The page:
Surge of COVID Patients, Lack of ICU Beds Impacting Smaller Rural Hospitals
Lake View Hospital in Two Harbors and Community Memorial in Cloquet are stressing vaccinations, and patience with their overwhelmed employees.
TWO HARBORS/ CLOQUET, Minn.- Hospitals in small rural towns are echoing more intensely the issues overwhelming larger city facilities — more COVID patients filling beds, and fatigue at battling a pandemic for close to 20 months — causing them to transfer patients far away when they pride themselves at providing local care.
“The emotional strain that it puts on a facility to have to tell a family yeah, you’ve exceeded our capability here,” said Dr. C.W. Hall, Family Medical Physician at Community Memorial Hospital.
Community Memorial Hospital in Cloquet is hitting maximum capacity of 15 patients almost daily according to Dr. Hall.
Four of those are in the ICU, but there is not always enough staff or equipment for each bed.
“We have some ventilators but they’re not of the same capabilities that the ventilators are down in those larger facilities,” he said. “Basically they’re only useful for managing a patient in a very short term.”
So patients need to be transferred for higher-level care, sometimes 100 miles away.
But for a small rural community, sending someone far from their family can be even more painful.
“Having sent somebody somewhere where they basically have to go at it alone and sometimes die alone when they come to you as their local hospital is, it’s a heavy burden,” said Dr. Hall.
That of course, if ICU beds are available elsewhere. “The ICU beds are out there we just don’t have the staff across the state to staff them and provide the care patients need,” said Greg Ruberg, President and CEO of Lake View Hospital in Two Harbors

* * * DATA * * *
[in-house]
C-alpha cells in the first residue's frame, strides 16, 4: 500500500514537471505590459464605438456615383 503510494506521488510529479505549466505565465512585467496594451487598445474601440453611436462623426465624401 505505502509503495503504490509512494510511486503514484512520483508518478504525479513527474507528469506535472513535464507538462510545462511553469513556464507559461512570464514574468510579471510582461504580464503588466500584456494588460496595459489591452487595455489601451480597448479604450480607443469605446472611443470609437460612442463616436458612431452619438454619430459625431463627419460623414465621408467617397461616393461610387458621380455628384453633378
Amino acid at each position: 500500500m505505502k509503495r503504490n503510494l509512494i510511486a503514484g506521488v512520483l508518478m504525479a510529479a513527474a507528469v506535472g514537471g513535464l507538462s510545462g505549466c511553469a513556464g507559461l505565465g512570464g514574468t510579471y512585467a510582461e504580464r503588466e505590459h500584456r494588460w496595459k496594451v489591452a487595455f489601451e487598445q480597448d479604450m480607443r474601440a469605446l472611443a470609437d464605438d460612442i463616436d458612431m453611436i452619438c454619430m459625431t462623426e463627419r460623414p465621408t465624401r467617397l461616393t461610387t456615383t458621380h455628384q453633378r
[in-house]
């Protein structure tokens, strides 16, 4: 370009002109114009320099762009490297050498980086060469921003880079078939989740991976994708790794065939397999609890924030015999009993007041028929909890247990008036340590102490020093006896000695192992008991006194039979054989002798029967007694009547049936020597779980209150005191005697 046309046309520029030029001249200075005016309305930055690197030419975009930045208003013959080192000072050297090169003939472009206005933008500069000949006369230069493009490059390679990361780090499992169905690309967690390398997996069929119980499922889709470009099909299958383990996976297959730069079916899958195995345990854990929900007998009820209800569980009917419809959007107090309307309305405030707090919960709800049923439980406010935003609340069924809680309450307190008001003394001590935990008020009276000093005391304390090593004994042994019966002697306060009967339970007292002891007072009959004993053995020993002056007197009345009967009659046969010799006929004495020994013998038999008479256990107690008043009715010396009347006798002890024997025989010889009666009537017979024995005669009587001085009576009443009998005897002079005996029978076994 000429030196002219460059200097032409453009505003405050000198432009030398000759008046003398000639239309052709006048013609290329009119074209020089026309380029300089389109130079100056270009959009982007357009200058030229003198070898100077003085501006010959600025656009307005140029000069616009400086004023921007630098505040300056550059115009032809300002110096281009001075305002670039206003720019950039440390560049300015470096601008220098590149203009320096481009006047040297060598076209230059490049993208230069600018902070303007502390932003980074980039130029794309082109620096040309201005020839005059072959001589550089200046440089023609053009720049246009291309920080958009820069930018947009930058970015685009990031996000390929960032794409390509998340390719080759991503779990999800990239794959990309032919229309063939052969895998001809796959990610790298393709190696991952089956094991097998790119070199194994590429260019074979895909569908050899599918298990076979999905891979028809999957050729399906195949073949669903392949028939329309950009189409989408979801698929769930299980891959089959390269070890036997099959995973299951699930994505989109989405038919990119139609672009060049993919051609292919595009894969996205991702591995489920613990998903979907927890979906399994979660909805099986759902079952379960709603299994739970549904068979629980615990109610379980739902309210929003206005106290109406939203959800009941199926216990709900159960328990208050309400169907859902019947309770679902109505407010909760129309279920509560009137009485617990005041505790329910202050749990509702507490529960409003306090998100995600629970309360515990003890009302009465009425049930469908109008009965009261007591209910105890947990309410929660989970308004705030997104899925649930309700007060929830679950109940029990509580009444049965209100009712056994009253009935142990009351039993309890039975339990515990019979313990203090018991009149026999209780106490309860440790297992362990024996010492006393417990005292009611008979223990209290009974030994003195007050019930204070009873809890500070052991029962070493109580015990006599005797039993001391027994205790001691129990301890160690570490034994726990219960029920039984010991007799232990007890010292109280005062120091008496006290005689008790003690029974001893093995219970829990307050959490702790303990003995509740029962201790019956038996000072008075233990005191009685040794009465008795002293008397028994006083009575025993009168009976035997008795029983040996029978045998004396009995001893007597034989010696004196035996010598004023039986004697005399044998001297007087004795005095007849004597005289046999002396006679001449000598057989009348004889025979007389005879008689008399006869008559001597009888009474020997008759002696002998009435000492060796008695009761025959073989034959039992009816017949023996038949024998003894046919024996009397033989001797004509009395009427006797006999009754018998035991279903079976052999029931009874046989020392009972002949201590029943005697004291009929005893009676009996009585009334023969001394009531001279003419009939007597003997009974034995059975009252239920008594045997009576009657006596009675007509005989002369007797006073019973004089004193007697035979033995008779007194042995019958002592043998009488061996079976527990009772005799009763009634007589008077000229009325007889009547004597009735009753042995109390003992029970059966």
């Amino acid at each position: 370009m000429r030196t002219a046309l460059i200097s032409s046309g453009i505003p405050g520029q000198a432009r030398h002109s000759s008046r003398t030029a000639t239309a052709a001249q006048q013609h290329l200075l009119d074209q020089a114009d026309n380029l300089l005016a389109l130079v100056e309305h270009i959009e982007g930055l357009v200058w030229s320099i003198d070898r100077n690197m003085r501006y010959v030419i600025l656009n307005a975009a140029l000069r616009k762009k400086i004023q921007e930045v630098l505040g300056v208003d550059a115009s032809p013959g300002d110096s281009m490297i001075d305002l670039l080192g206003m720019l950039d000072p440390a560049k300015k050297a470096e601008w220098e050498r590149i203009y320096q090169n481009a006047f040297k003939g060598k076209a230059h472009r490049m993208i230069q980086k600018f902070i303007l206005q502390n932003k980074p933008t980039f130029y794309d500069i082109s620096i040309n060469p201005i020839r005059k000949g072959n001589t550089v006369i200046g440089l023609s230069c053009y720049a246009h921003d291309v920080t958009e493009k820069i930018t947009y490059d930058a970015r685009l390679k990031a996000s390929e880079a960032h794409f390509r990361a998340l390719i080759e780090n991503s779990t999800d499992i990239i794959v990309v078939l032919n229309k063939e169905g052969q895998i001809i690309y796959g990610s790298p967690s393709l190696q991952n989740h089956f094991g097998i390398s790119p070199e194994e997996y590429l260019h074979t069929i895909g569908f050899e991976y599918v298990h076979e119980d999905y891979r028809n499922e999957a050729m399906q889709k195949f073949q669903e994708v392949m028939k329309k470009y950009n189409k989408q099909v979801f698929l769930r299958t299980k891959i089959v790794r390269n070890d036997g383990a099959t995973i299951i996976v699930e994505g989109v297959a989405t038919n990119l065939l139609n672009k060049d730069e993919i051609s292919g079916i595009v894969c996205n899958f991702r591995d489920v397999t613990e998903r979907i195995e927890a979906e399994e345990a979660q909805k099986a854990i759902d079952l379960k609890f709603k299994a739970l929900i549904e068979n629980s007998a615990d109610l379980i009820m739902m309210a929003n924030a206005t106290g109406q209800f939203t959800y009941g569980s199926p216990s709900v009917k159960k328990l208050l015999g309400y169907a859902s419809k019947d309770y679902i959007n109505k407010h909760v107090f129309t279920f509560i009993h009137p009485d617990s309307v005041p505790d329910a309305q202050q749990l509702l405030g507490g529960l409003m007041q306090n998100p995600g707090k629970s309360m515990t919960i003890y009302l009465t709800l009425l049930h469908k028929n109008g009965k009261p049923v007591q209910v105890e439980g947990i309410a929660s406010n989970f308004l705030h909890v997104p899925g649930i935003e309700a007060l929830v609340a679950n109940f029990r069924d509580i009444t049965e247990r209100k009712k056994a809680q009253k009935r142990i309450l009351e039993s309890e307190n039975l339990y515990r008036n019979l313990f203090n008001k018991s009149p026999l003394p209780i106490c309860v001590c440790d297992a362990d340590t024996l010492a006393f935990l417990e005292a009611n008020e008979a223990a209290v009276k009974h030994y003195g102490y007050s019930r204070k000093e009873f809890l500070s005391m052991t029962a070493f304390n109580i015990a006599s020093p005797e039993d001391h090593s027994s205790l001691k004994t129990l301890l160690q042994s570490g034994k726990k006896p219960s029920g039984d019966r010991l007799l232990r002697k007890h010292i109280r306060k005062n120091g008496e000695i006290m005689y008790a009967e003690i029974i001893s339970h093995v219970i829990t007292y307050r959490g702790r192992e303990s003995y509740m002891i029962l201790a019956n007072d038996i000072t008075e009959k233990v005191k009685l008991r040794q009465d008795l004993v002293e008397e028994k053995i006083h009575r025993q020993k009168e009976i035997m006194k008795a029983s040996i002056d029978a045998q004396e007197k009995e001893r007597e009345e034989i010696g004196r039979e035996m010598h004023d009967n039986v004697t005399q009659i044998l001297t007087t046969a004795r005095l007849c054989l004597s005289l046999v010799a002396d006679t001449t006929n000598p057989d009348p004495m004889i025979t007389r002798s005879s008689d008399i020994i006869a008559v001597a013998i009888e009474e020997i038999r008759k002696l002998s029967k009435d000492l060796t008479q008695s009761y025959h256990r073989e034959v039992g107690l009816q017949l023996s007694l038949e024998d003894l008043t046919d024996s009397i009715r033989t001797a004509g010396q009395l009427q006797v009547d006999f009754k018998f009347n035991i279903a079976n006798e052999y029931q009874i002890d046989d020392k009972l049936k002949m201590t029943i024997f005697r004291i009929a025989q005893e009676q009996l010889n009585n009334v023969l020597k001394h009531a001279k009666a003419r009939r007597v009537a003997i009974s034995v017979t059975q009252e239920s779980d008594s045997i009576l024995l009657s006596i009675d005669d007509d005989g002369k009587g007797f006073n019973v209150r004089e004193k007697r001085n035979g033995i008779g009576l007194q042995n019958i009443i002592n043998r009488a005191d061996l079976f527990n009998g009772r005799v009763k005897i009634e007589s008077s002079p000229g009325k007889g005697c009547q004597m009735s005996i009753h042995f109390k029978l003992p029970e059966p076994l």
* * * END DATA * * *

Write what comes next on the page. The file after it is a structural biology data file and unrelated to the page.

“Before somebody needed surgery, you sent them for surgery. And now we’re told sorry, there are no beds,” Ruberg said.
Lake View Hospital does not have a formal ICU unit, so those patients are being kept in emergency rooms, according to Ruberg.
The higher volume, he said, is exhausting medical equipment and their smaller staff. “One of our biggest challenges here is typically we don’t have a lot of depth in our departments we might have a department of 5,6,7,10 people.”
“We had a couple of patients come into our ER some by ambulance that needed pretty significant and involved care. So we had RNs doing one-on-one care,” he said. “And when you’re trying to serve high volumes week after week that takes its toll on that staff.”
“Staff can only handle that kind of workload and stress and fatigue for so long and then there’s a negative consequence,” said Ruberg.
At Community Memorial, 2 of their 5 COVID patients are unvaccinated, and 2 are overdue for their boosters.
“That’s one of the major frustrations right now is we have an answer out there we have a way out and people are choosing not to take it,” Dr. Hall said.
So both hospitals are stressing vaccinations, and patience with their overwhelmed employees.
“Our staff is working extremely hard people are doing sometimes two jobs, the phone never stops ringing and we strive to provide really good customer service,” said Ruberg.